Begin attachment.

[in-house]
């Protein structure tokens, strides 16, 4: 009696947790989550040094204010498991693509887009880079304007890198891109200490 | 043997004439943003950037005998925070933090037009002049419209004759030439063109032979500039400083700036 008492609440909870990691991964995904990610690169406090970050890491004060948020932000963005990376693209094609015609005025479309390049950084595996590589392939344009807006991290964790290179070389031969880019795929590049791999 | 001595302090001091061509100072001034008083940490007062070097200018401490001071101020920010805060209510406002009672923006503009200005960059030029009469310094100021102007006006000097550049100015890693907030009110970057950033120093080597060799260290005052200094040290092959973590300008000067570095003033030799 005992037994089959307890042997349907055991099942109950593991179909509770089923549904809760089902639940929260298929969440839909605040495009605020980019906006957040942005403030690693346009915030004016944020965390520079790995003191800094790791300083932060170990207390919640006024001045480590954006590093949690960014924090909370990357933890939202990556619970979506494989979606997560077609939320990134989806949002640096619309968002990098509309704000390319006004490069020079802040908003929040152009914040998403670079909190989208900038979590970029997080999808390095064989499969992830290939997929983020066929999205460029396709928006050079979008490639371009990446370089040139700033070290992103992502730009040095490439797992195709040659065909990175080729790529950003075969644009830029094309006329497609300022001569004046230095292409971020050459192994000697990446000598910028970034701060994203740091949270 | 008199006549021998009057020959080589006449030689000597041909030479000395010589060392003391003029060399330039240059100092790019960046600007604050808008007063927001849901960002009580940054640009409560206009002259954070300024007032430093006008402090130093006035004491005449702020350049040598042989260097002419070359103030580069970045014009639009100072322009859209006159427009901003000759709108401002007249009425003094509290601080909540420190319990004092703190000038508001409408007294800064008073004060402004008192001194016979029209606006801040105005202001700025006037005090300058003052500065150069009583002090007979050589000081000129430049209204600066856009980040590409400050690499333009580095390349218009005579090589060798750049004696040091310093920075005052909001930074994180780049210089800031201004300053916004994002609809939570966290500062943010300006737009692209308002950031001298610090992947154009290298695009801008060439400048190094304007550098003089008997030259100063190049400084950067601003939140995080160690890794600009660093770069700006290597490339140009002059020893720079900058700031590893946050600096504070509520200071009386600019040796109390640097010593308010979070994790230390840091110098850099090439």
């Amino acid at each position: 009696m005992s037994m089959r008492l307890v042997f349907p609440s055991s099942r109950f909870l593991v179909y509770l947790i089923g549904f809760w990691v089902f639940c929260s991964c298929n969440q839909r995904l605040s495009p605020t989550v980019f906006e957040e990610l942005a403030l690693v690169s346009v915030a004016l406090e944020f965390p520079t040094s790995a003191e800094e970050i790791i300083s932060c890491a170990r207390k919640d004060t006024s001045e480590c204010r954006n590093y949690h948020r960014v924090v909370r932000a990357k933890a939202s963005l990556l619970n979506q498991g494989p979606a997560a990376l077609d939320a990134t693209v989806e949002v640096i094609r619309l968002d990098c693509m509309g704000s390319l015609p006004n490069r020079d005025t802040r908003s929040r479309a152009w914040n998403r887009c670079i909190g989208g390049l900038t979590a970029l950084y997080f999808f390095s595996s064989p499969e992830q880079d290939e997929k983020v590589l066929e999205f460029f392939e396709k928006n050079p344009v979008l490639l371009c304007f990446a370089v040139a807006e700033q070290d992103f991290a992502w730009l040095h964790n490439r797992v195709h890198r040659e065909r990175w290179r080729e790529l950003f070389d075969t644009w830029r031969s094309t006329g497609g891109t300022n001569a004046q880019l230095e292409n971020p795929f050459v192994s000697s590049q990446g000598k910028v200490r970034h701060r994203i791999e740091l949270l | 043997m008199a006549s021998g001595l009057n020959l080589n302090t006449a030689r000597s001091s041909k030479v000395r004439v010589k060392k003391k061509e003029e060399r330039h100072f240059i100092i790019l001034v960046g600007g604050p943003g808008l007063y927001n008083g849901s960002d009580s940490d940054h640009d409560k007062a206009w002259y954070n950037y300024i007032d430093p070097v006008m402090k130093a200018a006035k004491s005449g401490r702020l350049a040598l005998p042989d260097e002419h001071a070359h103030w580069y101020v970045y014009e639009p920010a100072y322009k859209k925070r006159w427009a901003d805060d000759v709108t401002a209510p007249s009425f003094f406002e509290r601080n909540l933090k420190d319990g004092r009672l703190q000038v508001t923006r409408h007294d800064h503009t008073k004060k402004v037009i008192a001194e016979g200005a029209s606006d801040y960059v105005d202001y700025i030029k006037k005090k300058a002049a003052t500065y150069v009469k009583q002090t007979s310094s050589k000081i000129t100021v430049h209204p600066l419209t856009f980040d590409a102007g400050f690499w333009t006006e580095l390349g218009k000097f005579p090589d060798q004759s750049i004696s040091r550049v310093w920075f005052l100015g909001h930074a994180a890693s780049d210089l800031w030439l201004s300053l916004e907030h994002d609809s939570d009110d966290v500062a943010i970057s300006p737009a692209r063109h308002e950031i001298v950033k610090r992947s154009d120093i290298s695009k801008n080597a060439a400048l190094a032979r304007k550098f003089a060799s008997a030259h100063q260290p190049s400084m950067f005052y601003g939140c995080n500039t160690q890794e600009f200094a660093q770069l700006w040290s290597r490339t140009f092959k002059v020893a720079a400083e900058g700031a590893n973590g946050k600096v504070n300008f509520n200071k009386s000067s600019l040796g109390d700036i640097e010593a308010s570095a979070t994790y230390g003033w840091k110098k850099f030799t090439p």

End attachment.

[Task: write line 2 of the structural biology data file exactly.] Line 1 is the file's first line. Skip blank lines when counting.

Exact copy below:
């Protein structure tokens, strides 16, 4: 009696947790989550040094204010498991693509887009880079304007890198891109200490 | 043997004439943003950037005998925070933090037009002049419209004759030439063109032979500039400083700036 008492609440909870990691991964995904990610690169406090970050890491004060948020932000963005990376693209094609015609005025479309390049950084595996590589392939344009807006991290964790290179070389031969880019795929590049791999 | 001595302090001091061509100072001034008083940490007062070097200018401490001071101020920010805060209510406002009672923006503009200005960059030029009469310094100021102007006006000097550049100015890693907030009110970057950033120093080597060799260290005052200094040290092959973590300008000067570095003033030799 005992037994089959307890042997349907055991099942109950593991179909509770089923549904809760089902639940929260298929969440839909605040495009605020980019906006957040942005403030690693346009915030004016944020965390520079790995003191800094790791300083932060170990207390919640006024001045480590954006590093949690960014924090909370990357933890939202990556619970979506494989979606997560077609939320990134989806949002640096619309968002990098509309704000390319006004490069020079802040908003929040152009914040998403670079909190989208900038979590970029997080999808390095064989499969992830290939997929983020066929999205460029396709928006050079979008490639371009990446370089040139700033070290992103992502730009040095490439797992195709040659065909990175080729790529950003075969644009830029094309006329497609300022001569004046230095292409971020050459192994000697990446000598910028970034701060994203740091949270 | 008199006549021998009057020959080589006449030689000597041909030479000395010589060392003391003029060399330039240059100092790019960046600007604050808008007063927001849901960002009580940054640009409560206009002259954070300024007032430093006008402090130093006035004491005449702020350049040598042989260097002419070359103030580069970045014009639009100072322009859209006159427009901003000759709108401002007249009425003094509290601080909540420190319990004092703190000038508001409408007294800064008073004060402004008192001194016979029209606006801040105005202001700025006037005090300058003052500065150069009583002090007979050589000081000129430049209204600066856009980040590409400050690499333009580095390349218009005579090589060798750049004696040091310093920075005052909001930074994180780049210089800031201004300053916004994002609809939570966290500062943010300006737009692209308002950031001298610090992947154009290298695009801008060439400048190094304007550098003089008997030259100063190049400084950067601003939140995080160690890794600009660093770069700006290597490339140009002059020893720079900058700031590893946050600096504070509520200071009386600019040796109390640097010593308010979070994790230390840091110098850099090439």